Some deaths are notified to a Coroner, who may decide to carry out their own independent investigation. This link explains more about Coroners and the types of deaths they investigate.
The Medical Examiner may sometimes give the Coroner medical advice in these cases, but Coroners lead these investigations and Medical Examiners will not be directly involved. We can help answer questions about the steps and procedures involved when a case is referred to the Coroner.
Can I ask the Medical Examiner to talk to someone else if it’s too difficult for me to talk to them?
Yes, of course. Please let the Doctor who cared for the person know if you would like someone other than you to be the first point of contact. The Medical Examiner office will usually phone you around the time that the Medical Certificate of Cause of Death is being completed – but we can arrange another way of contacting you if you let us know what you prefer.
What if I don’t want to talk to the Medical Examiner office, or I don’t want to tell them about my concerns?
We understand this is likely to be a difficult time for you and it is your choice whether you talk to the Medical Examiner office or not. If you are not sure, you can contact the Medical Examiner office by calling the Guy’s and St Thomas’ Hospital main switchboard on 020 7188 7188 (ask for ‘Medical Examiner Office) and request more information before deciding if you want to go ahead – they are trained to help bereaved people and will be very understanding.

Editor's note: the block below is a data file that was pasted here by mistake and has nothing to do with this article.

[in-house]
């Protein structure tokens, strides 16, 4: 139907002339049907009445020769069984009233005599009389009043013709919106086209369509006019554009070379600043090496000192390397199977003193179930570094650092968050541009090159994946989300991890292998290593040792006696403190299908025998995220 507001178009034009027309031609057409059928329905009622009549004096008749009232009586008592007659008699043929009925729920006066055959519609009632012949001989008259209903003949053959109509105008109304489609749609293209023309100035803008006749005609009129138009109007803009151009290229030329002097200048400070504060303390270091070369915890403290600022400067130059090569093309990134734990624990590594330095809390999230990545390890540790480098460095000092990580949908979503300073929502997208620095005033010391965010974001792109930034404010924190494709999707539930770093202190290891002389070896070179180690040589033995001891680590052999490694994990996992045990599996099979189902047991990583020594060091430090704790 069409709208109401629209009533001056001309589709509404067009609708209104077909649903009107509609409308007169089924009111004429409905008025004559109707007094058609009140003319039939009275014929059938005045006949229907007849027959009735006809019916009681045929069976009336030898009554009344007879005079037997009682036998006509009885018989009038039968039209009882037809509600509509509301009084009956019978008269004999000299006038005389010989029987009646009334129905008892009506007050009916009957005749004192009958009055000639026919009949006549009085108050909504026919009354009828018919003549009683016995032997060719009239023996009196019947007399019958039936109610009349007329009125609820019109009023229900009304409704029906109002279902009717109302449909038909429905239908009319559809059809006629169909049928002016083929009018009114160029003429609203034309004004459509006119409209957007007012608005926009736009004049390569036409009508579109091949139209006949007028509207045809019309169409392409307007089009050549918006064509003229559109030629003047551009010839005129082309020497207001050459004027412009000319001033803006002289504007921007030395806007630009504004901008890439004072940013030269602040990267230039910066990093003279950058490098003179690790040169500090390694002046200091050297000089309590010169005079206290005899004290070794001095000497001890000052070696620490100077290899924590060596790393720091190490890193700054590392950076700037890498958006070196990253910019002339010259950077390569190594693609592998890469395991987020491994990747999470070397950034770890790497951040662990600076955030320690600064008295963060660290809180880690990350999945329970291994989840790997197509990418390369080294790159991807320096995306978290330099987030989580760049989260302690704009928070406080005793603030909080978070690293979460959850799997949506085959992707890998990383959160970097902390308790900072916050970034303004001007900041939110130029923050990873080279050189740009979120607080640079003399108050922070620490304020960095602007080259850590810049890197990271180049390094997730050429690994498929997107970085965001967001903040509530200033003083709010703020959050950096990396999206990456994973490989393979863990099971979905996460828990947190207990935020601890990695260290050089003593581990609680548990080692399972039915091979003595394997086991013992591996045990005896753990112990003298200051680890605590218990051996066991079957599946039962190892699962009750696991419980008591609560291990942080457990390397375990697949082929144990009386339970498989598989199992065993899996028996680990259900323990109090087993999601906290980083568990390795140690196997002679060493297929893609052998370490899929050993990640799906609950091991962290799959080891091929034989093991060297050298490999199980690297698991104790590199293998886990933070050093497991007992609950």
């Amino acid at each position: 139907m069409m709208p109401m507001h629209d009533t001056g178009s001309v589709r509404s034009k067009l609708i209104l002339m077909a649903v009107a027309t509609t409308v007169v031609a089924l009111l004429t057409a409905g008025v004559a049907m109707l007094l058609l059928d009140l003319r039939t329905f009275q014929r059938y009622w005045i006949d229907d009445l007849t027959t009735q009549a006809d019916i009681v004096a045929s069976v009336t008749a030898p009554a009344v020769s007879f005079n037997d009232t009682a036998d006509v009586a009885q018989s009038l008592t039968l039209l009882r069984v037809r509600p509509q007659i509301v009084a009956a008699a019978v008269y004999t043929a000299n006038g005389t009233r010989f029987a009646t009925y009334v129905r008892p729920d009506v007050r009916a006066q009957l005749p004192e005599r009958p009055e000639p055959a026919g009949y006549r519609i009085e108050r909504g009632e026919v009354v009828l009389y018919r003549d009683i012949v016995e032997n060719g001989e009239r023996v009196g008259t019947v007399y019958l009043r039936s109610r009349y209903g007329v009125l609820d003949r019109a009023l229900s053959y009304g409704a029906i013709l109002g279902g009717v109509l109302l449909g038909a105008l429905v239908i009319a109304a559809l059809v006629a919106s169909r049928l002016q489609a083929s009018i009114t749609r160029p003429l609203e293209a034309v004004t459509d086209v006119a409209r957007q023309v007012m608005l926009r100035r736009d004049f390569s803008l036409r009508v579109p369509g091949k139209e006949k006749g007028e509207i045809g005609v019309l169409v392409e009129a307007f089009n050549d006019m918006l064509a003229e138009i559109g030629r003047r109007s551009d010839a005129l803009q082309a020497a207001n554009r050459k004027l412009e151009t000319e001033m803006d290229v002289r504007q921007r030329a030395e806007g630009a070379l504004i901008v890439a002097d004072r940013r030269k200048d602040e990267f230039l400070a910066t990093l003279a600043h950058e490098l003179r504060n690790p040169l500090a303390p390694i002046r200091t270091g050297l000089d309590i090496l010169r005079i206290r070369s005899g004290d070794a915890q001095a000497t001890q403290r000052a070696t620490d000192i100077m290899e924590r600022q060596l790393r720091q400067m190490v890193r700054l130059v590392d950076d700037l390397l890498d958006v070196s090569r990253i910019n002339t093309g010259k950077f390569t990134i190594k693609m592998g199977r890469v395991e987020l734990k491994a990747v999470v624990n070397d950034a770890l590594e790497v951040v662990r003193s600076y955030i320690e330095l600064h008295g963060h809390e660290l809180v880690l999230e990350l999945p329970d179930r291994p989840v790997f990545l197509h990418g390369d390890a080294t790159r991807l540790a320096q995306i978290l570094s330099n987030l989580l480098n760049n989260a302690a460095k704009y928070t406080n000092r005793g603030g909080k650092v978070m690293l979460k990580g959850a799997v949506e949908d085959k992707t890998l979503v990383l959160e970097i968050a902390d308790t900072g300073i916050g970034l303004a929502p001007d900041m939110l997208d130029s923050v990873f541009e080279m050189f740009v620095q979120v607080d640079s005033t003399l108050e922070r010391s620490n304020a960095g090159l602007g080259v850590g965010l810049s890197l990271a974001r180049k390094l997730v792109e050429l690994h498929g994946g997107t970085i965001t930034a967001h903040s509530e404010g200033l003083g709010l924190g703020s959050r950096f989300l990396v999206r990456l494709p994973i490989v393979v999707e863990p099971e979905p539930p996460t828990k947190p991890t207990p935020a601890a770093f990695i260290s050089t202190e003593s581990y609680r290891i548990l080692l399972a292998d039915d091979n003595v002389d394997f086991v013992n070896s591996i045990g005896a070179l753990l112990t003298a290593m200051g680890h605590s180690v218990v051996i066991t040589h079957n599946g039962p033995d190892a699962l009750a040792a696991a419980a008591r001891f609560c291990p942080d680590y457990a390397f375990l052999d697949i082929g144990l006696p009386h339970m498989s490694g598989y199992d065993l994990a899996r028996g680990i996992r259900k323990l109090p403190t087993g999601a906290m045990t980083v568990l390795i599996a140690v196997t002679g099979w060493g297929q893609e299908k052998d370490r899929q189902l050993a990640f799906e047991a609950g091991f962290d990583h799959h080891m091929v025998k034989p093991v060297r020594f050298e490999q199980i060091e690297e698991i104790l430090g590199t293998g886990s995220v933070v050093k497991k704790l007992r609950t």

Medical Examiner offices provide an independent view, so if you can, we encourage you to talk to them. They can explain things to you and are specially trained to answer your questions and act upon any concerns that you may have. If you don’t wish to talk to the Medical Examiner, please tell the patient’s doctor or the Medical Examiner when they call.
Will funeral plans or release of the body take longer?
Medical Examiner offices make every effort to avoid any delays and work with families and carers of the person who died to meet the legal requirements for registering deaths. There will usually not be any additional delays incurred and they will try to be flexible, for example where relatives would like the body to be released quickly for religious requirements.
What can I do if I have concerns about the Medical Examiner process?
If you are not satisfied with the Medical Examiner office’s advice, please first discuss this with staff in the Medical Examiner Office, and if you are still not satisfied, you can also contact the Guy’s and St Thomas’ Patient Advice and Liaison Service on 020 7188 8801 or by emailing email@example.com
How can I contact the Medical Examiner office?
The Medical Examiner office will contact you in the first instance. However, if your query is urgent, you can contact the Medical Examiner office:
020 7188 7188
Medical Examiner Office
Guy’s & St Thomas’ NHS Foundation Trust
Second Floor, South Wing, St Thomas’ Hospital
Westminster Bridge Road
London, SE1 7EH